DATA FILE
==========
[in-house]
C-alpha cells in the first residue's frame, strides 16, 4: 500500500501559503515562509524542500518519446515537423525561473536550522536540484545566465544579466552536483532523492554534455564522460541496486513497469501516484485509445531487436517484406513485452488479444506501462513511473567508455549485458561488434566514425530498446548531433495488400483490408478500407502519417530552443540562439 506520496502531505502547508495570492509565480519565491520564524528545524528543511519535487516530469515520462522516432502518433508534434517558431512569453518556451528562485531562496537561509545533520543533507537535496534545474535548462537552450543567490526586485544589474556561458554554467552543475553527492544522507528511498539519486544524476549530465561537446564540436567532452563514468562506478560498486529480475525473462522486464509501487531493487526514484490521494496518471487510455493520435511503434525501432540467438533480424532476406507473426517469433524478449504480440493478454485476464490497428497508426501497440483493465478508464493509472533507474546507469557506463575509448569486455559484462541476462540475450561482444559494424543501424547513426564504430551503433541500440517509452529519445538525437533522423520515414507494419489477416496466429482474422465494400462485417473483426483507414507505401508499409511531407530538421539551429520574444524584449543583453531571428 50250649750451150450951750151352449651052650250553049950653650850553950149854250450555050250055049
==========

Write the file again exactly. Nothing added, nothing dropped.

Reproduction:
[in-house]
C-alpha cells in the first residue's frame, strides 16, 4: 500500500501559503515562509524542500518519446515537423525561473536550522536540484545566465544579466552536483532523492554534455564522460541496486513497469501516484485509445531487436517484406513485452488479444506501462513511473567508455549485458561488434566514425530498446548531433495488400483490408478500407502519417530552443540562439 506520496502531505502547508495570492509565480519565491520564524528545524528543511519535487516530469515520462522516432502518433508534434517558431512569453518556451528562485531562496537561509545533520543533507537535496534545474535548462537552450543567490526586485544589474556561458554554467552543475553527492544522507528511498539519486544524476549530465561537446564540436567532452563514468562506478560498486529480475525473462522486464509501487531493487526514484490521494496518471487510455493520435511503434525501432540467438533480424532476406507473426517469433524478449504480440493478454485476464490497428497508426501497440483493465478508464493509472533507474546507469557506463575509448569486455559484462541476462540475450561482444559494424543501424547513426564504430551503433541500440517509452529519445538525437533522423520515414507494419489477416496466429482474422465494400462485417473483426483507414507505401508499409511531407530538421539551429520574444524584449543583453531571428 50250649750451150450951750151352449651052650250553049950653650850553950149854250450555050250055049